Fire coverage gap filled in wake of Station 6 closure




It’s a bit of good news folded in with the bad: Since Vancouver closed its central-most fire station, average response times across the city have gone up 35 seconds. But that’s not as bad as the department thought it would be.

When Fire Station 6, 3216 N.E. 112th Ave., closed its doors at midnight Dec. 31 due to budget cuts, administrators thought response times in the area Station 6 had served would jump two and a half minutes as engines from surrounding stations rushed to cover the calls, Fire Chief Joe Molina said.

Instead, that average response time in that area is up 68 seconds for the first three months of the year, compared with the same time in 2010. Across the city, the department predicted an average increase of 30 seconds a call; it grew 35 seconds.

Of course, the news is just a snapshot of one quarter in one year, but Molina said he thinks there could be room for even quicker response times.

“There’s an ebb and a flow,” he explained. “As weather gets better, we have better response times. But summer’s typically busier for us. So there’s better weather, which will help. But we will also have more calls, which will hurt.”

In January, the first month surrounding stations had to cover for the loss of Fire Station 6, response times in its area slowed by more than three minutes, to more than nine minutes. However, as crews learned the fastest routes, the weather improved and a new automated dispatch system using GPS on trucks for deployment launched, things got better.

All stations are expected to cover the “donut hole” left by the station’s closure, Molina said, but stations 3 (in the Heights) and 8 (in Cascade Park) have seen the biggest increase.

Using a new mode of response time tracing, data showed that 90 percent of calls in Station 6’s area, firefighters were on scene in 8 minutes and 32 seconds or less, 35 seconds slower than the same time in 2010. Citywide, 90 percent of calls are on site in 8:02 or less.

Mary Elkin, who started Friends of Fire Station 6 to fight her neighborhood station’s closure, said she welcomed the news that things aren’t as bad as they could have been.

“I slept a lot better knowing they weren’t as bad in the first three months as they were in January,” she said, but she still called upon the city council to accept a $2.3 million federal grant to reopen the station. “It’s really imperative that they do open that station. There’s been a lot of fires lately. They’re horrible anywhere … but I can’t help but think if some of those fires were here, they may not have gotten here in time to save the neighbors’ houses.”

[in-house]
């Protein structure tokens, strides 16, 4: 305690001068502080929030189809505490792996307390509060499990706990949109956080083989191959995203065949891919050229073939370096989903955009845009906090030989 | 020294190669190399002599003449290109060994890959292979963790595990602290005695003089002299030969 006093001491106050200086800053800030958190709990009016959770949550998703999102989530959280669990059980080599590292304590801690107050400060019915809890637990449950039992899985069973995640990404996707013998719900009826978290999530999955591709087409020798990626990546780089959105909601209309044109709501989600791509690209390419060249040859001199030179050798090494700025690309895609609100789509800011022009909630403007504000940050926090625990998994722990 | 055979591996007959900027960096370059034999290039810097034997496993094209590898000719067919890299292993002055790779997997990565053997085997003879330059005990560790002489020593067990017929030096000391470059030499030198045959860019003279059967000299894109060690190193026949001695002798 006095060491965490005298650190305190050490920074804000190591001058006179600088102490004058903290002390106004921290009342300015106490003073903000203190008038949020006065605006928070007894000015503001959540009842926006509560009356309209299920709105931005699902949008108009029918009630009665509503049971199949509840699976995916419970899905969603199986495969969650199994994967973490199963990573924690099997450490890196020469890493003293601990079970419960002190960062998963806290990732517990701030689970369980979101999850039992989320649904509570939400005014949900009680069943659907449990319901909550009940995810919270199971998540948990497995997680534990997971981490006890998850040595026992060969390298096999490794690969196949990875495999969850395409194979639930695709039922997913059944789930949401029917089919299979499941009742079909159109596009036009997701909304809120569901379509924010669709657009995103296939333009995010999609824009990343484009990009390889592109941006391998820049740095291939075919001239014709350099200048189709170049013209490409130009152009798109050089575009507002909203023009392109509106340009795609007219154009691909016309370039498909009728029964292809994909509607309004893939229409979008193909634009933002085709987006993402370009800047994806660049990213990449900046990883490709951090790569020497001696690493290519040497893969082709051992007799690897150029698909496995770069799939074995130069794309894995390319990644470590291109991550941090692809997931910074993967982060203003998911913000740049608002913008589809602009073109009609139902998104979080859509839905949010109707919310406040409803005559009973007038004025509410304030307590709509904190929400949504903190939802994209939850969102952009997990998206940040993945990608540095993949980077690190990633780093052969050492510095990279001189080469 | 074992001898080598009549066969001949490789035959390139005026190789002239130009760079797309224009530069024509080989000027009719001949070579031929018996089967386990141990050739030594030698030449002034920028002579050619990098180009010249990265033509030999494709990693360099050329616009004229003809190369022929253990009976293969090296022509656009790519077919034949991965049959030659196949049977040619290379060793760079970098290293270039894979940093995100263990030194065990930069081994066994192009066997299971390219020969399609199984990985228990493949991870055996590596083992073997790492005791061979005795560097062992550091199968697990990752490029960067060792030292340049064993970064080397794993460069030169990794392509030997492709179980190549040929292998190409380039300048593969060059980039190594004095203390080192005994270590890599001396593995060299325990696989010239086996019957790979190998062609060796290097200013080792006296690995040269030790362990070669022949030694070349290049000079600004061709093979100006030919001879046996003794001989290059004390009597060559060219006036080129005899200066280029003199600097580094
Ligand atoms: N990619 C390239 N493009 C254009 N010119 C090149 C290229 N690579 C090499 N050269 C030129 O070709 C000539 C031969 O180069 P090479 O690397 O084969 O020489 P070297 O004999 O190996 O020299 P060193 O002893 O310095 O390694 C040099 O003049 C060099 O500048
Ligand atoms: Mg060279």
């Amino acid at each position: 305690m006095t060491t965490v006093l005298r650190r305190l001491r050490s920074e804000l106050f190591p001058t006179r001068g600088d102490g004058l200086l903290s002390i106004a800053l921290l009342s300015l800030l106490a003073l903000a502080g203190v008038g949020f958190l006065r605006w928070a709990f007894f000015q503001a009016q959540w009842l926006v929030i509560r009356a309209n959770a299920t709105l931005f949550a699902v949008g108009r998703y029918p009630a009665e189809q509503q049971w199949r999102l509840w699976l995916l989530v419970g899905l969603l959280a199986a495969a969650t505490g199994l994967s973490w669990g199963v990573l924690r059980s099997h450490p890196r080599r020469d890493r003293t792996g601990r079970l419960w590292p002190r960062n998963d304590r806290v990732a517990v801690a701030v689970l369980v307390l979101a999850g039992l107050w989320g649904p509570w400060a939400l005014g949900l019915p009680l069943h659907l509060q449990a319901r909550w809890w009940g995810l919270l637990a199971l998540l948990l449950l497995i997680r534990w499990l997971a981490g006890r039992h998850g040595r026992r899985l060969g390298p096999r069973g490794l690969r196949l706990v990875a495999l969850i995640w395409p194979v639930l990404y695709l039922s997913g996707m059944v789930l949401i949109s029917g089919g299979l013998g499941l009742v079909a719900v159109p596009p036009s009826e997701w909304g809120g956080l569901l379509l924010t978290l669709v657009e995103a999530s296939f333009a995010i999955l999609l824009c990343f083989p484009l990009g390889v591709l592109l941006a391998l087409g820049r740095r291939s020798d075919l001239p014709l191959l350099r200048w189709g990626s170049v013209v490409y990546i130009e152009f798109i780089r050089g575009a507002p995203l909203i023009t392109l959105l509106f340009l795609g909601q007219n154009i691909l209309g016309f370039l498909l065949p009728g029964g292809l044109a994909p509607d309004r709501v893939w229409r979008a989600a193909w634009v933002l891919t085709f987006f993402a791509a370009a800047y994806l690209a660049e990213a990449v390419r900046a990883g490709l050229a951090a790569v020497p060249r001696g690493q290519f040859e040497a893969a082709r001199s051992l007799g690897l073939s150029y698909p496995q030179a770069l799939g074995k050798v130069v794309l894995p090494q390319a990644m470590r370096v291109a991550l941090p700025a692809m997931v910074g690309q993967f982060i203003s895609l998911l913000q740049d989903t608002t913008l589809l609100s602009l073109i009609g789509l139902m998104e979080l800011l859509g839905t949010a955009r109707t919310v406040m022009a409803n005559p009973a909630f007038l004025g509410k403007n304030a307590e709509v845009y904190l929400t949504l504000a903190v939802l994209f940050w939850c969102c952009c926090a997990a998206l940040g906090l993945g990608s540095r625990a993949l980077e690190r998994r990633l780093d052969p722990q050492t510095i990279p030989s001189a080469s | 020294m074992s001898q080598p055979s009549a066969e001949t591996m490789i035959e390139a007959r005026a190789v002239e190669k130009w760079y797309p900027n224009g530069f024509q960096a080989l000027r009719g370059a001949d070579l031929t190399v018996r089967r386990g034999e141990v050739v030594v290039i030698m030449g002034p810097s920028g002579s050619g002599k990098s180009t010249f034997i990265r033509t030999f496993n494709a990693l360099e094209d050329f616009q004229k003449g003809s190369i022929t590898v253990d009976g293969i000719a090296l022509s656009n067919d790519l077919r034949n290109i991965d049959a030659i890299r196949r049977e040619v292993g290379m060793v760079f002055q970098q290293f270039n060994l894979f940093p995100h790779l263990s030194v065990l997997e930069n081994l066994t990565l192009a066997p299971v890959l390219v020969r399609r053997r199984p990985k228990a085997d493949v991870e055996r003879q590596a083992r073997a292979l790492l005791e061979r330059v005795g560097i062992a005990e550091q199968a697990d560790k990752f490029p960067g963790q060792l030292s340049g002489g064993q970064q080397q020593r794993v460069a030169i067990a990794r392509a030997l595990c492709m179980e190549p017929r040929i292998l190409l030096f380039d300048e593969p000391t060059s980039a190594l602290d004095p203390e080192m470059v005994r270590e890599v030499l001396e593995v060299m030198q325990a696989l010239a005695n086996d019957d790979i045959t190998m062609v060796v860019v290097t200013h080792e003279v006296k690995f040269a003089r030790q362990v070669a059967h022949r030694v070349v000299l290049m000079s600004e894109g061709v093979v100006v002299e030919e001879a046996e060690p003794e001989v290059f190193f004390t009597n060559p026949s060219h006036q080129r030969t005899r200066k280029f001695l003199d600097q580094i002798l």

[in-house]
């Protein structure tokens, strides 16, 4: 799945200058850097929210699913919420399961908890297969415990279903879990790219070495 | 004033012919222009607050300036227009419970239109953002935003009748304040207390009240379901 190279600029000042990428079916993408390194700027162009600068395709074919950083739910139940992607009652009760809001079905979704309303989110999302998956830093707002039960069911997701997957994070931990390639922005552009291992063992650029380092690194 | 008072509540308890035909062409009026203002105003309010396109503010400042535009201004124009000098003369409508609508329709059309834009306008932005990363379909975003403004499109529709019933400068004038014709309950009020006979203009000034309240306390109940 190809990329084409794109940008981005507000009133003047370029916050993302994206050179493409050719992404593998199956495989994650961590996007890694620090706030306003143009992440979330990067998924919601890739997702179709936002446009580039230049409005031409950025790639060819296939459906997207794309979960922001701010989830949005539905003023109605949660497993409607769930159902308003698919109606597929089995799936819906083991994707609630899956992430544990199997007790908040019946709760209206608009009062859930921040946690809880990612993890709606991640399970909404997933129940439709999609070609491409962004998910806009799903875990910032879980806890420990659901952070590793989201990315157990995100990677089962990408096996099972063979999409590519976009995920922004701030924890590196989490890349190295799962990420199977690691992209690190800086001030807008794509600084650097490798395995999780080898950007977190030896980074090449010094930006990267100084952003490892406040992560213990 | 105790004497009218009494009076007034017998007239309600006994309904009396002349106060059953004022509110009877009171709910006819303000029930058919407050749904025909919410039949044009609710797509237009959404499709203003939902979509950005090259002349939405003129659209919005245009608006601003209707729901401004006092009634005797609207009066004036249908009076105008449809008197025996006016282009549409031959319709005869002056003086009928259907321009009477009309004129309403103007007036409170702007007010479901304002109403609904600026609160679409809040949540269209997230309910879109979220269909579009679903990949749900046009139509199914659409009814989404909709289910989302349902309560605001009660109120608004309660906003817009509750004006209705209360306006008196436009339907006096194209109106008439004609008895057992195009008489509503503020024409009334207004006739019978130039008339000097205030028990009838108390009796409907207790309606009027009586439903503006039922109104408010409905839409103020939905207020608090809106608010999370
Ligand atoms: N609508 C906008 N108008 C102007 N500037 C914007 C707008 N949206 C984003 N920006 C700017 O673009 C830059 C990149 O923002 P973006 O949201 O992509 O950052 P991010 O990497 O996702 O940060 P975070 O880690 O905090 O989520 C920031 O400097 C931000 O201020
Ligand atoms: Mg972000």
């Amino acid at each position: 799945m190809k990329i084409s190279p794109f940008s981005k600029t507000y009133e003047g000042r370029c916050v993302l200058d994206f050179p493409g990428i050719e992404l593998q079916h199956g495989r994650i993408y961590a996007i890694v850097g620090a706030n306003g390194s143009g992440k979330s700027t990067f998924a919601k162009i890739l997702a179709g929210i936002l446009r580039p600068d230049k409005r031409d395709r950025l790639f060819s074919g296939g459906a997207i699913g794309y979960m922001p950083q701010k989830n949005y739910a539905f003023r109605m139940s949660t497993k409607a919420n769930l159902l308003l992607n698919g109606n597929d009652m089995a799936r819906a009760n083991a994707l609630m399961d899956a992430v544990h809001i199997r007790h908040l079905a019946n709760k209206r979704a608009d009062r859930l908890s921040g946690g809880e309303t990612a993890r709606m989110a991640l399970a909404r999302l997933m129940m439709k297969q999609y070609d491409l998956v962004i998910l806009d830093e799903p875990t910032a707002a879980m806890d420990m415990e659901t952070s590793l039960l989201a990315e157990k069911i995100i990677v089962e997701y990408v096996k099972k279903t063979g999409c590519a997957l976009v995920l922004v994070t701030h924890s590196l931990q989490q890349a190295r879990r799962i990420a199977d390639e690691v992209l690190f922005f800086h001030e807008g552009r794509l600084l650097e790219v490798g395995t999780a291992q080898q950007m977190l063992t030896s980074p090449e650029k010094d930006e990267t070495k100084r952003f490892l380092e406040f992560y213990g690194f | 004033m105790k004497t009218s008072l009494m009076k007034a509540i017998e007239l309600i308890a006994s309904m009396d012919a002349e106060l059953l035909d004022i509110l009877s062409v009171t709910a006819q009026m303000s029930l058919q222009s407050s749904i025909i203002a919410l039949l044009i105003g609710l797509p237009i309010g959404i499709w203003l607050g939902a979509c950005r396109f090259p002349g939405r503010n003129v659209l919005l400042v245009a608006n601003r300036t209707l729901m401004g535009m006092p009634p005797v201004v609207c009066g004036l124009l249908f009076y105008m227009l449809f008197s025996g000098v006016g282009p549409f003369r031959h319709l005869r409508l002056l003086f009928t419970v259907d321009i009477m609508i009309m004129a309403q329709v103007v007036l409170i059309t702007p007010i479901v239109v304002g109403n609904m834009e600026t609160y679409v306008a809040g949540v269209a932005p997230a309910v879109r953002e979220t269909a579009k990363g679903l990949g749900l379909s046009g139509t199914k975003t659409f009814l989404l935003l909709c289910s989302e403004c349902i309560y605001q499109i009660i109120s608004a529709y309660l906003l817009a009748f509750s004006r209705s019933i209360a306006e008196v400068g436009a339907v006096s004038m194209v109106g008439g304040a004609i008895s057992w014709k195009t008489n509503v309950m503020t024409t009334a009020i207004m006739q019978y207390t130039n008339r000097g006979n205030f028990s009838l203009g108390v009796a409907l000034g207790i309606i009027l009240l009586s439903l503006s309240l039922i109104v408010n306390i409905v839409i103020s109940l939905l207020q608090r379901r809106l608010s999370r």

The city and its largest fire union, which have been headed toward state arbitration in deadlocked contract negotiations, have been attempting to reach a middle ground.

A labor agreement could help ease the minds of uneasy city councilors, who have expressed reluctance to accept the SAFER grant at a time when their labor contract remains unsettled.

Molina said that he’s got 13 firefighters lined up to hire should the city council approve the SAFER grant in its spring supplemental budget on June 20.

“We’re full bore ahead planning for the station reopening,” Molina said. “We have to be ready in case they accept the SAFER grant.”

Should the council accept the grant, the station could reopen as soon as August, he said. The grant pays salaries for two years, and requires the city to keep the same level of firefighter staff for those 24 months.

Vancouver is also part of an upcoming daylong panel this month on redesigning the way EMS District 2, which covers much of Clark County, handles medical calls.

Medical calls make up 80 percent of the department’s calls, and “how we deploy for EMS is going to change dramatically,” Molina predicted.

Among the options is sending just the private ambulance company to some low priority calls (the city already does this with its lowest level calls), and also putting more emphasis on fast response times to calls that truly warrant it.

Expecting the same response time for a bleeding leg and for a heart attack may not be the best use of resources, Molina said.

“We’re a very dynamic system, and we’re always tweaking it,” he said.

Andrea Damewood: 360-735-4542, andrea.damewood//